- Rhynchodemidae: non-expanded head and a single pair of eyes. It included two subfamilies: Rhynchodeminae, with subepithelial longitudinal muscular fibers grouped into large bundles, and Microplaninae, with weaker subepithelial longitudinal muscular fibers not forming bundles;
- Geoplanidae: non-expanded head and multiple eyes. It included three subfamilies: Geoplaninae, with dorsal testicles and strong subepithelial longitudinal muscles, Caenoplaninae, with ventral testicles and strong subepithelial longitudinal muscles, and Pelmatoplaninae, with ventral testicles and weak subepithelial longitudinal muscles.
Recent phylogenetic analyses, however, revealed that Rhynchodeminae and Microplaninae are not closely related and that Caenoplaninae is closer to Rhynchodeminae than to Geoplaninae. The current classification of land planarian subfamilies is shown in the following phylogenetic tree after Álvarez-Presas et al., 2008. The old subfamilies Caenoplaninae and Pelmatoplaninae have been included as tribes Caenoplanini and Pelmatoplanini inside Rhynchodeminae. Note that Spathula and Romankenkius belong to the Dugesiidae family. Their relocation inside Geoplanidae needs further investigation.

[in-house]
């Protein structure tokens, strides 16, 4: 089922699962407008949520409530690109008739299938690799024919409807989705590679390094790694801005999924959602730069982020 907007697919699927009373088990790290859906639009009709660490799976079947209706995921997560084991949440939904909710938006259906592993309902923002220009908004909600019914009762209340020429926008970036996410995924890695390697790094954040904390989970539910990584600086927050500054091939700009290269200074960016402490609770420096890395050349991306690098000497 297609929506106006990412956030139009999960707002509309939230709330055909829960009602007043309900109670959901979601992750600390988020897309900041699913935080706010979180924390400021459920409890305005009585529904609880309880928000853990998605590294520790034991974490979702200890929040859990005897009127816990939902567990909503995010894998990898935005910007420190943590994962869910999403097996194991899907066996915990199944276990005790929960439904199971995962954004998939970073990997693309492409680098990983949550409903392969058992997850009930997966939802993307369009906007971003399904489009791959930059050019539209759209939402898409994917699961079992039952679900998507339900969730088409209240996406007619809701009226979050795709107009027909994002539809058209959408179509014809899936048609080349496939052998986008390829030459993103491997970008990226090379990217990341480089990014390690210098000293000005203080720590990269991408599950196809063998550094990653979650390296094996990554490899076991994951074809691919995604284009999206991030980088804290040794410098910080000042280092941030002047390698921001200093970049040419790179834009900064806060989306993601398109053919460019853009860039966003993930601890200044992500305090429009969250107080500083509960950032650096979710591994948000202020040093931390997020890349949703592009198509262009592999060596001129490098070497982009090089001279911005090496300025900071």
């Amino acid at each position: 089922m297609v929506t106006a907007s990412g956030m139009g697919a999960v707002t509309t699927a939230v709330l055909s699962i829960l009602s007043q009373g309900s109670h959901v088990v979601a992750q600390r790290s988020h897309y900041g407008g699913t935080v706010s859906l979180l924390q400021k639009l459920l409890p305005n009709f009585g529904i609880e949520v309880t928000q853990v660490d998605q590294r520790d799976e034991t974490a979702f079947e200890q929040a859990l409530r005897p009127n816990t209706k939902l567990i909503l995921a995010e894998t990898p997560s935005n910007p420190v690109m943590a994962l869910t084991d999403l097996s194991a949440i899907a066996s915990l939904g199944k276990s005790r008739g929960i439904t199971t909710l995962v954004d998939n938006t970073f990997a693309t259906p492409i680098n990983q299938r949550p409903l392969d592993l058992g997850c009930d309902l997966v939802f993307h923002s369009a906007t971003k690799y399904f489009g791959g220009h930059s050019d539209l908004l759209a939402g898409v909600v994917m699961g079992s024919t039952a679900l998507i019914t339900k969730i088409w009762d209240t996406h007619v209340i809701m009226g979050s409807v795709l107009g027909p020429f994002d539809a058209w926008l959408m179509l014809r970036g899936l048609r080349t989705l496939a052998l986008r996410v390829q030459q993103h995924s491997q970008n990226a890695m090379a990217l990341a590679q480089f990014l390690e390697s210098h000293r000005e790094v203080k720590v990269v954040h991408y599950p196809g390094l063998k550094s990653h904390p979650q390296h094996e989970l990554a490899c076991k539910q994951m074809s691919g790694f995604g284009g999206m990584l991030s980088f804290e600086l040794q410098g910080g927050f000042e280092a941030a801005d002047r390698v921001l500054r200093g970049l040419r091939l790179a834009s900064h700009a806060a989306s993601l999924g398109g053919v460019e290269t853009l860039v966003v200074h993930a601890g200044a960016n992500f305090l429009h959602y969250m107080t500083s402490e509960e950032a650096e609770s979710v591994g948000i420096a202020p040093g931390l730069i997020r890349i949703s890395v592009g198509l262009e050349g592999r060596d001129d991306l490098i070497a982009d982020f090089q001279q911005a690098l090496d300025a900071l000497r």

- Sluys, R.; Kawakatsu, M.; Riutort, M.; Baguñà, J. (2009). "A new higher classification of planarian flatworms (Platyhelminthes, Tricladida)". Journal of Natural History 43 (29–30): 1763–1777. doi:10.1080/00222930902741669.
- Winsor, L., P. M. Johns, and G. M. Yeates. 1998. Introduction, and ecological and systematic background, to the Terricola (Tricladida). Pedobiologia 42(5-6), 389-404.
- Ogren, R. E. (1995). "Predation behaviour of land planarians". Hydrobiologia 305: 105–111. doi:10.1007/BF00036370.
- Sluys, R. (1999). "Global diversity of land planarians (Platyhelminthes, Tricladida, Terricola): a new indicator-taxon in biodiversity and conservation studies". Biodiversity and Conservation 8 (12): 1663–1681. doi:10.1023/A:1008994925673.